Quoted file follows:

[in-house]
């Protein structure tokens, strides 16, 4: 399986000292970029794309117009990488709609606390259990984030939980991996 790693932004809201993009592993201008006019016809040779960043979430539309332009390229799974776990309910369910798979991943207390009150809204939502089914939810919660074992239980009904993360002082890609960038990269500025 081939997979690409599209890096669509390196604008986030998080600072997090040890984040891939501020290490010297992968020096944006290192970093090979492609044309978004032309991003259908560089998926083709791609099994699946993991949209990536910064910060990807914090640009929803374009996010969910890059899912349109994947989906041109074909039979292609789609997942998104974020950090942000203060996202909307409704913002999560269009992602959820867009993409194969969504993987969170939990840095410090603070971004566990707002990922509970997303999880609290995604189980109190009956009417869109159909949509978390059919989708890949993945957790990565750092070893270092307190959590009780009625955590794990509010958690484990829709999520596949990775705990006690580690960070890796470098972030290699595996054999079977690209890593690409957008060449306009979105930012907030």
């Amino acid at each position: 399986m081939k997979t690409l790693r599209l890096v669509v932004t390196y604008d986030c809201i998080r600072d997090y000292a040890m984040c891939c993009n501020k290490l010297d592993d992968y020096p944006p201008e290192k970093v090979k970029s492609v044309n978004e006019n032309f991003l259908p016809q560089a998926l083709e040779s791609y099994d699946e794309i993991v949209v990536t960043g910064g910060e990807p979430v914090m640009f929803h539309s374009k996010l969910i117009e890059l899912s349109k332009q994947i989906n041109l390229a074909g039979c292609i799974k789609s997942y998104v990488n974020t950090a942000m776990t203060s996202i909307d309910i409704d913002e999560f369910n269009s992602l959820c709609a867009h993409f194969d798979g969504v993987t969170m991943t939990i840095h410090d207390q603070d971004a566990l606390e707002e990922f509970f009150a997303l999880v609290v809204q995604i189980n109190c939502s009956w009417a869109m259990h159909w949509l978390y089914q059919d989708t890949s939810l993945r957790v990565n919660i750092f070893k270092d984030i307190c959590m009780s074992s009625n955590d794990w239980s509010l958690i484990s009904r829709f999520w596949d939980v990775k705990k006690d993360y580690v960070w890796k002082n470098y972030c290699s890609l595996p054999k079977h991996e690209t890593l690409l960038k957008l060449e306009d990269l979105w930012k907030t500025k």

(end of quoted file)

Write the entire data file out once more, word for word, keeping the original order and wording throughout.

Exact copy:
[in-house]
């Protein structure tokens, strides 16, 4: 399986000292970029794309117009990488709609606390259990984030939980991996 790693932004809201993009592993201008006019016809040779960043979430539309332009390229799974776990309910369910798979991943207390009150809204939502089914939810919660074992239980009904993360002082890609960038990269500025 081939997979690409599209890096669509390196604008986030998080600072997090040890984040891939501020290490010297992968020096944006290192970093090979492609044309978004032309991003259908560089998926083709791609099994699946993991949209990536910064910060990807914090640009929803374009996010969910890059899912349109994947989906041109074909039979292609789609997942998104974020950090942000203060996202909307409704913002999560269009992602959820867009993409194969969504993987969170939990840095410090603070971004566990707002990922509970997303999880609290995604189980109190009956009417869109159909949509978390059919989708890949993945957790990565750092070893270092307190959590009780009625955590794990509010958690484990829709999520596949990775705990006690580690960070890796470098972030290699595996054999079977690209890593690409957008060449306009979105930012907030």
């Amino acid at each position: 399986m081939k997979t690409l790693r599209l890096v669509v932004t390196y604008d986030c809201i998080r600072d997090y000292a040890m984040c891939c993009n501020k290490l010297d592993d992968y020096p944006p201008e290192k970093v090979k970029s492609v044309n978004e006019n032309f991003l259908p016809q560089a998926l083709e040779s791609y099994d699946e794309i993991v949209v990536t960043g910064g910060e990807p979430v914090m640009f929803h539309s374009k996010l969910i117009e890059l899912s349109k332009q994947i989906n041109l390229a074909g039979c292609i799974k789609s997942y998104v990488n974020t950090a942000m776990t203060s996202i909307d309910i409704d913002e999560f369910n269009s992602l959820c709609a867009h993409f194969d798979g969504v993987t969170m991943t939990i840095h410090d207390q603070d971004a566990l606390e707002e990922f509970f009150a997303l999880v609290v809204q995604i189980n109190c939502s009956w009417a869109m259990h159909w949509l978390y089914q059919d989708t890949s939810l993945r957790v990565n919660i750092f070893k270092d984030i307190c959590m009780s074992s009625n955590d794990w239980s509010l958690i484990s009904r829709f999520w596949d939980v990775k705990k006690d993360y580690v960070w890796k002082n470098y972030c290699s890609l595996p054999k079977h991996e690209t890593l690409l960038k957008l060449e306009d990269l979105w930012k907030t500025k």